NAID study shows high presence of PII in resold electronics

© Weerapat Kiatdumrong |

The National Association for Information Destruction (NAID), Phoenix, has said a recent study shows that 40 percent of electronic devices resold in the secondhand market contained personally identifiable information (PII).

The association commissioned CPR Tools Inc., Fort Myers, Florida, to analyze the used devices, which included hard drives, mobile phones and tablets that previously had been deployed in commercial and personal environments.

While similar studies have been conducted, NAID says this study is unique insofar as the recovery process used to locate the data on more than 250 devices was, by design, not sophisticated nor was advanced forensic training required. All methods leveraged downloadable shareware.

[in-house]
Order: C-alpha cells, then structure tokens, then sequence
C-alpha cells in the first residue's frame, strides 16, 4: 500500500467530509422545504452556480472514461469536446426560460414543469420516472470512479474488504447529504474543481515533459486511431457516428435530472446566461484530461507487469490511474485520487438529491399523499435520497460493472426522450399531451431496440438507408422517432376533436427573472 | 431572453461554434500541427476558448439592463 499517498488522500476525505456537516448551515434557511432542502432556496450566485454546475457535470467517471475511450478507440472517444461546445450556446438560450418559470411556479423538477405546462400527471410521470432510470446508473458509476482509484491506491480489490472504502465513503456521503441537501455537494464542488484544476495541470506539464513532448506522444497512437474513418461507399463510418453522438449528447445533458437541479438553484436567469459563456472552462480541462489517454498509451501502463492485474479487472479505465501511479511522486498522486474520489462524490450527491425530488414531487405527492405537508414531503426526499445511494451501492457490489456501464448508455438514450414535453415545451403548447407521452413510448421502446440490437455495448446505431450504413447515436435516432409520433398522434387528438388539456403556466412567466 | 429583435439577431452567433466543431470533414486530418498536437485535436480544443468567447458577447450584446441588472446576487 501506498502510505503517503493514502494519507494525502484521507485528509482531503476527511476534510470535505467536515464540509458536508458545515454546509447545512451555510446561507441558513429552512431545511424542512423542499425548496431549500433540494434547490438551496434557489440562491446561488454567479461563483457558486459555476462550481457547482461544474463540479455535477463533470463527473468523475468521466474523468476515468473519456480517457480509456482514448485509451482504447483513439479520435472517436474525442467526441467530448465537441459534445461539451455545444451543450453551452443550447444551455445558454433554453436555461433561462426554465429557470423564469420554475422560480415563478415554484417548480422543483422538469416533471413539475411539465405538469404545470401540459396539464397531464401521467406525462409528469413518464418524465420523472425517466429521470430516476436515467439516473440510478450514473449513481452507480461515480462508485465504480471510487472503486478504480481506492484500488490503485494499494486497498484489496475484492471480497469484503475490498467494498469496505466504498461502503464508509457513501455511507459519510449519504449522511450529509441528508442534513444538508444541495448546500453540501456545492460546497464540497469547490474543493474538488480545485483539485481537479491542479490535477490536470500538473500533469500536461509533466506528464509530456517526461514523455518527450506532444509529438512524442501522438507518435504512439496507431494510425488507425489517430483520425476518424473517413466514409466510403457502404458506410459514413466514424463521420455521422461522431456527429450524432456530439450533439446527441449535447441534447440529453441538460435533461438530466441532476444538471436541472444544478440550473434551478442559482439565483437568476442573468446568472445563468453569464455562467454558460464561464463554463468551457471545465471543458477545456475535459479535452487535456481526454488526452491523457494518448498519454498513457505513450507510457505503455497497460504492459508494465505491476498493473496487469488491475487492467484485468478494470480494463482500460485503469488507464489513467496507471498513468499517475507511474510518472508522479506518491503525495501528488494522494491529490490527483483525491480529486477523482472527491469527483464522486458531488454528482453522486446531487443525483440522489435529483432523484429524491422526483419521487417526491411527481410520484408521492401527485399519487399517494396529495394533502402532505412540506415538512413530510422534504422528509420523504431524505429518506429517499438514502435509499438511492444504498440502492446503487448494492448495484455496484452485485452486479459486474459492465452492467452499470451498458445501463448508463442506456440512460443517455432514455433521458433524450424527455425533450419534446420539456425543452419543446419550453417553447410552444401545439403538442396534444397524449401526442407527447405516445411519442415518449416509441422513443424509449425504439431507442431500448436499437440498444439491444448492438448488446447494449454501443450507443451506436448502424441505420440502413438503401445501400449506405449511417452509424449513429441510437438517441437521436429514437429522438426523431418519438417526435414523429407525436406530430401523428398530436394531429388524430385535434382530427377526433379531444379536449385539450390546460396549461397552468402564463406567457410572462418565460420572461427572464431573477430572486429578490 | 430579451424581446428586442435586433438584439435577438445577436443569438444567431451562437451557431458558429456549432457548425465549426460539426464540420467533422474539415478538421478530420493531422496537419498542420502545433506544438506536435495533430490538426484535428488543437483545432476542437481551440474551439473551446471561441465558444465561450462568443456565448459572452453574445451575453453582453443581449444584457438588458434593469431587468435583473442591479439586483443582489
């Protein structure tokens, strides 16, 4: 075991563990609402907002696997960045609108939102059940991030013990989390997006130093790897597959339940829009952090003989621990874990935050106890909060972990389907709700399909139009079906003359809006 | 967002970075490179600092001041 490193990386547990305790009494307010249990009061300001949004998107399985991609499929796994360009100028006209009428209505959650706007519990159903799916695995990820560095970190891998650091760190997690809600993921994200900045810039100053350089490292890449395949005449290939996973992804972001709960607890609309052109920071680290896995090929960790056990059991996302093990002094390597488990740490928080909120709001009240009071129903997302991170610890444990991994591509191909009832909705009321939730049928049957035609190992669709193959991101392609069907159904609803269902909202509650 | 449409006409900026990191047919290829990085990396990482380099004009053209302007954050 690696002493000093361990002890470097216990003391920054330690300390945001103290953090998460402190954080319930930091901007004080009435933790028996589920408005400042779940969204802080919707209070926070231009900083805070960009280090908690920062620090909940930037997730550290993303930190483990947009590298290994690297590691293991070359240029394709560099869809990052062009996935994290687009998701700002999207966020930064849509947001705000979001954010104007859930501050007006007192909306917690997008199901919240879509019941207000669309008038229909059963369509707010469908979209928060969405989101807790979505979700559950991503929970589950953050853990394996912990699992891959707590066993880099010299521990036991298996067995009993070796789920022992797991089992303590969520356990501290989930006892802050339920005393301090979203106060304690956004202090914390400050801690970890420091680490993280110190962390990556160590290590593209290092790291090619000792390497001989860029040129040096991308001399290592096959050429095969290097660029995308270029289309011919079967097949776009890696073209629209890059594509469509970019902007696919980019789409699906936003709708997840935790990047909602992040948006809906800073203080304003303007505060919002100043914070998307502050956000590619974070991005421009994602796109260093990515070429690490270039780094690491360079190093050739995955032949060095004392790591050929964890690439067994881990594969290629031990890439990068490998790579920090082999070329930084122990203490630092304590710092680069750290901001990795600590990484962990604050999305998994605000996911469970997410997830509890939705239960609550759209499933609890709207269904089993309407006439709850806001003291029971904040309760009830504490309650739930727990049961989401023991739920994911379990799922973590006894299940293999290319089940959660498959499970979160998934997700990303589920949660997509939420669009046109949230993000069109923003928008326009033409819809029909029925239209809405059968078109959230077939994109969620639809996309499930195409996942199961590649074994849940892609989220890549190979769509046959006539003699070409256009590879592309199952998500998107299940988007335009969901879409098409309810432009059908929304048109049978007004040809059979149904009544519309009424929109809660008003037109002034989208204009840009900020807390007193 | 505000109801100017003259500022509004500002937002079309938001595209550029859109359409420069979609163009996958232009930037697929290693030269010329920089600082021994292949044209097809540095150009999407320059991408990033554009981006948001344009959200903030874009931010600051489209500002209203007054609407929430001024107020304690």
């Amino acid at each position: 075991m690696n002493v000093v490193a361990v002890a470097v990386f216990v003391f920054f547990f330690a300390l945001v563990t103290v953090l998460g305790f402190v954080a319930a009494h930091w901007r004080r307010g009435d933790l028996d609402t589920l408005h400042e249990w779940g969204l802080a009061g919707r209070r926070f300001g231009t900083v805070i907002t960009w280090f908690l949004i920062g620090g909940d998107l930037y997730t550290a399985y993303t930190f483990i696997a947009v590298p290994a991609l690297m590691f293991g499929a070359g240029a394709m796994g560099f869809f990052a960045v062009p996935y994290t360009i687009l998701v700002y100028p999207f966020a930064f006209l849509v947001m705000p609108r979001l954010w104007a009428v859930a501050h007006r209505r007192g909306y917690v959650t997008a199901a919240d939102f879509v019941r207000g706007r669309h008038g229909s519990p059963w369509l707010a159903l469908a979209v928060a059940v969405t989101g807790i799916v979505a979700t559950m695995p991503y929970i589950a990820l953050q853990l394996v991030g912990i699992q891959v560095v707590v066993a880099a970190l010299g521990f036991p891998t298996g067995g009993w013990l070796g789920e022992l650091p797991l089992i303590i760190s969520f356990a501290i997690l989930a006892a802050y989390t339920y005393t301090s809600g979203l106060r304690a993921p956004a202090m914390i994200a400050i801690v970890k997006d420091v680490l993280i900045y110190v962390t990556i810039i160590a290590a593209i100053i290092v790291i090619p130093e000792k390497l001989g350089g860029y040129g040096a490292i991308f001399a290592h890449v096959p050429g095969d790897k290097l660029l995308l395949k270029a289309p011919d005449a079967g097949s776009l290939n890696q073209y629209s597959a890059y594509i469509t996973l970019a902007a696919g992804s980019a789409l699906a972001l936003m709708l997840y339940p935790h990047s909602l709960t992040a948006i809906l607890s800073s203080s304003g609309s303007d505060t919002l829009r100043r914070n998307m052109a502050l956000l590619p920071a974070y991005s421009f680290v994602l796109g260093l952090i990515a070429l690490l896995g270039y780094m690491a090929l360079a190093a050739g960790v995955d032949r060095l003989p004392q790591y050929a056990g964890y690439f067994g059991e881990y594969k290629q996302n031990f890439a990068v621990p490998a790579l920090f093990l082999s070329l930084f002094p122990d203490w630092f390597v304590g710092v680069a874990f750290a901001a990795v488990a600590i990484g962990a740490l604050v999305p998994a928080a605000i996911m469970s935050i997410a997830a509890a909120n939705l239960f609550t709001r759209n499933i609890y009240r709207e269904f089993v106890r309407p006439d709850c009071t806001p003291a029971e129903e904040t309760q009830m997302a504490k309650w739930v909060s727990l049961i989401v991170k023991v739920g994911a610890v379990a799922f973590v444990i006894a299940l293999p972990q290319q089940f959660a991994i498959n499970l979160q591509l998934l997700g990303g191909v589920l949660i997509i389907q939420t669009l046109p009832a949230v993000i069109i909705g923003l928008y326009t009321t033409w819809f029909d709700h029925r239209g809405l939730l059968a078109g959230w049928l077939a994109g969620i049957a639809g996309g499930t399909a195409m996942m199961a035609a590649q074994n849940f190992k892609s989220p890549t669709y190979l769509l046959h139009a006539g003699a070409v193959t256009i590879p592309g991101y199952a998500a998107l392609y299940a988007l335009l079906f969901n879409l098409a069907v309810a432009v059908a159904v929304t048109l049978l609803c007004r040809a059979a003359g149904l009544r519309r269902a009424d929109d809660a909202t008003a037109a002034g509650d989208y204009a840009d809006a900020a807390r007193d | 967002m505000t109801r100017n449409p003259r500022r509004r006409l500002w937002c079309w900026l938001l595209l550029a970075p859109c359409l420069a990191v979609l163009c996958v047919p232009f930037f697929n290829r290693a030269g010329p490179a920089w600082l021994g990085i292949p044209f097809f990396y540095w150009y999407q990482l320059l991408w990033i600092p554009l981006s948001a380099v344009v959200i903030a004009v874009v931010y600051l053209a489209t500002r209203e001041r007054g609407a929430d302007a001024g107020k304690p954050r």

Recovered PII included credit card information, contact information, usernames and passwords, company and personal data, tax details and more. While mobile phones had less recoverable PII at 13 percent, tablets had the highest amount at 50 percent. PII also was found on 44 percent of hard drives. In total, 40 percent of the devices yielded PII.